HealthDay News — Hospital tap water and ice can represent a source of infection for vulnerable patients, according to a study published online March 7 in the Annals of Internal Medicine.
Michael Klompas, M.D., M.P.H., from Harvard Medical School and the Harvard Pilgrim Health Care Institute in Boston, and colleagues describe the analysis and mitigation of a cluster of Mycobacterium abscessus infections in four cardiac surgery patients from Brigham and Women’s Hospital in Boston.
The researchers confirmed homology among clinical isolates by whole-genome sequencing. Patients were admitted to different rooms during different periods but were on the same floor. No common operating machine rooms, ventilators, heater-cooler devices, or dialysis machines were found. Heavy mycobacterial growth in ice and water machines on the cluster unit was identified from environmental cultures, while little or no growth was seen in machines from the hospital’s other inpatient towers. The presence of a genetically identical element in ice and water machines and in patient specimens was confirmed by whole-genome sequencing. A commercial water purifier with charcoal filters and an ultraviolet irradiation unit was identified leading to the ice and water machines in the cluster tower. In municipal source water, chlorine was present at normal levels but was not detected downstream of the purification unit. After high-risk patients were switched to sterile and distilled water and ice, water machine maintenance was intensified, and the commercial purification system was decommissioned, no further cases occurred.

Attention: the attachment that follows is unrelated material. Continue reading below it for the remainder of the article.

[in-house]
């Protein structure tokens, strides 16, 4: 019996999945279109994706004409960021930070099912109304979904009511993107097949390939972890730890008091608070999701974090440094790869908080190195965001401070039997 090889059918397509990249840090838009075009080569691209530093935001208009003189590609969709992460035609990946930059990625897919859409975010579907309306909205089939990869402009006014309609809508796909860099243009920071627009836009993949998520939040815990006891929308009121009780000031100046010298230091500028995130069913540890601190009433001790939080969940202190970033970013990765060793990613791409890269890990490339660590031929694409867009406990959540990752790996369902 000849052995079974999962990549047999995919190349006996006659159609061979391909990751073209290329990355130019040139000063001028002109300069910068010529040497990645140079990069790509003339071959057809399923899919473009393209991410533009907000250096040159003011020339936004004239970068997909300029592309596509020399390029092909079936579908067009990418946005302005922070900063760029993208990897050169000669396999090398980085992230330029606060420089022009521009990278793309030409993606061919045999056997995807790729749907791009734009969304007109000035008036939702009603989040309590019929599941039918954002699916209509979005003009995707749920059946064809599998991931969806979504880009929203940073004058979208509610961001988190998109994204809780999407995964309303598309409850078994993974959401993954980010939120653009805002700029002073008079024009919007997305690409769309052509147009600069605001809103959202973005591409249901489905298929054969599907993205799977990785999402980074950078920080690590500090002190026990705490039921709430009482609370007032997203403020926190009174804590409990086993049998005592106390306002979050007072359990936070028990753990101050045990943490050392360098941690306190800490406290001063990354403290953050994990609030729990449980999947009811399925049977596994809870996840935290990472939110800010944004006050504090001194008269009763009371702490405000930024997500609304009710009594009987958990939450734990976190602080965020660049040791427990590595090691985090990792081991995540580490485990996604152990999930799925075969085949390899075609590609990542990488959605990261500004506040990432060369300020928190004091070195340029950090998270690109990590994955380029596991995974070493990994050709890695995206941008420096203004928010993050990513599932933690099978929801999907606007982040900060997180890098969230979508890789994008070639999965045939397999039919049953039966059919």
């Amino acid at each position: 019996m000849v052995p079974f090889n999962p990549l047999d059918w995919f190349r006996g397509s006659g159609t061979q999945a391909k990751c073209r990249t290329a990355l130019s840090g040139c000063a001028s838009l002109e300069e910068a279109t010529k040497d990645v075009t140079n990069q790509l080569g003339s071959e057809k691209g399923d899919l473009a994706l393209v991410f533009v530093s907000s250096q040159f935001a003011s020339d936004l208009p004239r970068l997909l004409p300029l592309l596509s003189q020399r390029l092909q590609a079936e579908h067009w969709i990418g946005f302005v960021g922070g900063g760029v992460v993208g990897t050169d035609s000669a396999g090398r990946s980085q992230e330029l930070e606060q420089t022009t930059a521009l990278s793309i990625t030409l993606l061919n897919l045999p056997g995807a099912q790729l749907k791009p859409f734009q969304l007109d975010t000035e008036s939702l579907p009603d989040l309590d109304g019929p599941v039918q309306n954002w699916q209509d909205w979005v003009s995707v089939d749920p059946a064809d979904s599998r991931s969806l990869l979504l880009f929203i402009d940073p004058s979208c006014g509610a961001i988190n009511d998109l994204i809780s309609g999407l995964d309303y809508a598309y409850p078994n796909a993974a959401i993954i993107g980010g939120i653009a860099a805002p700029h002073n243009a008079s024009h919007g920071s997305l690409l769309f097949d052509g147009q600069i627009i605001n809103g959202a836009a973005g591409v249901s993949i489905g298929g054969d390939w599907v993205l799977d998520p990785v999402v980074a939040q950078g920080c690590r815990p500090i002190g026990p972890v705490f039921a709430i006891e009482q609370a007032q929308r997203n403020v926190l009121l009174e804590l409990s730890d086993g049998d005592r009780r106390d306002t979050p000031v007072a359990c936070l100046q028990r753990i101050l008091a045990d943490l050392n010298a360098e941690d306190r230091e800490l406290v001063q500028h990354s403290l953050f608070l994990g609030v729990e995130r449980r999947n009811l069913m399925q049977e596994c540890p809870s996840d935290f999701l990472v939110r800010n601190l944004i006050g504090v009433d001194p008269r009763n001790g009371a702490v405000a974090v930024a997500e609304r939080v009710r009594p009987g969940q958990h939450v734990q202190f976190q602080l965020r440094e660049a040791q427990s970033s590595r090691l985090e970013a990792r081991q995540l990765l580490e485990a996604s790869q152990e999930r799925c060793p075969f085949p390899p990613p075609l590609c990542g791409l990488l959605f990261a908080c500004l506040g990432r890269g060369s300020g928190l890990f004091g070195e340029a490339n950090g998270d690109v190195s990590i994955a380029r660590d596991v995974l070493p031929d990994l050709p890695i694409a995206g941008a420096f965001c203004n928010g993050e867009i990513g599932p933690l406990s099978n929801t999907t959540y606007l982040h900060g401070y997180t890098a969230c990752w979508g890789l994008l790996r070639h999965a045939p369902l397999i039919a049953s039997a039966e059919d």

“Our experience reaffirms the potential risks associated with tap water and ice in the care of vulnerable patients and the potential value of emerging initiatives to minimize susceptible patients’ exposure to tap water and ice during routine care,” the authors write.
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